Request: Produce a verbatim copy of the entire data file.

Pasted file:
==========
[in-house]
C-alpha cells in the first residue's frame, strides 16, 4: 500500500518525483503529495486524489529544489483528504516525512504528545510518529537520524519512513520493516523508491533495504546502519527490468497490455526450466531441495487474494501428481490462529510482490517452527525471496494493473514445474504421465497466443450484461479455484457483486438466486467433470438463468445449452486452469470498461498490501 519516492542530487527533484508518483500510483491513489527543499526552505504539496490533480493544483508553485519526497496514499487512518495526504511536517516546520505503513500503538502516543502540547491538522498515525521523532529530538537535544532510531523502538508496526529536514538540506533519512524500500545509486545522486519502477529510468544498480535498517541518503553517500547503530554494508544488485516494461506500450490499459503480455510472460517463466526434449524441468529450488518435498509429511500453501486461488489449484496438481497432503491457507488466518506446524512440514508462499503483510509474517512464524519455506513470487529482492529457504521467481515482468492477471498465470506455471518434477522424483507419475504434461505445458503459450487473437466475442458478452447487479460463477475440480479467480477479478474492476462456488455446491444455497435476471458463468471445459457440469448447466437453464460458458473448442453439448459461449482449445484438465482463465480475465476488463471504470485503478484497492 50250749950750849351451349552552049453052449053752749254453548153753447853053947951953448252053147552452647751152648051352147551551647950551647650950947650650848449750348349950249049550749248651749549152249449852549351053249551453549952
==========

[in-house]
C-alpha cells in the first residue's frame, strides 16, 4: 500500500518525483503529495486524489529544489483528504516525512504528545510518529537520524519512513520493516523508491533495504546502519527490468497490455526450466531441495487474494501428481490462529510482490517452527525471496494493473514445474504421465497466443450484461479455484457483486438466486467433470438463468445449452486452469470498461498490501 519516492542530487527533484508518483500510483491513489527543499526552505504539496490533480493544483508553485519526497496514499487512518495526504511536517516546520505503513500503538502516543502540547491538522498515525521523532529530538537535544532510531523502538508496526529536514538540506533519512524500500545509486545522486519502477529510468544498480535498517541518503553517500547503530554494508544488485516494461506500450490499459503480455510472460517463466526434449524441468529450488518435498509429511500453501486461488489449484496438481497432503491457507488466518506446524512440514508462499503483510509474517512464524519455506513470487529482492529457504521467481515482468492477471498465470506455471518434477522424483507419475504434461505445458503459450487473437466475442458478452447487479460463477475440480479467480477479478474492476462456488455446491444455497435476471458463468471445459457440469448447466437453464460458458473448442453439448459461449482449445484438465482463465480475465476488463471504470485503478484497492 50250749950750849351451349552552049453052449053752749254453548153753447853053947951953448252053147552452647751152648051352147551551647950551647650950947650650848449750348349950249049550749248651749549152249449852549351053249551453549952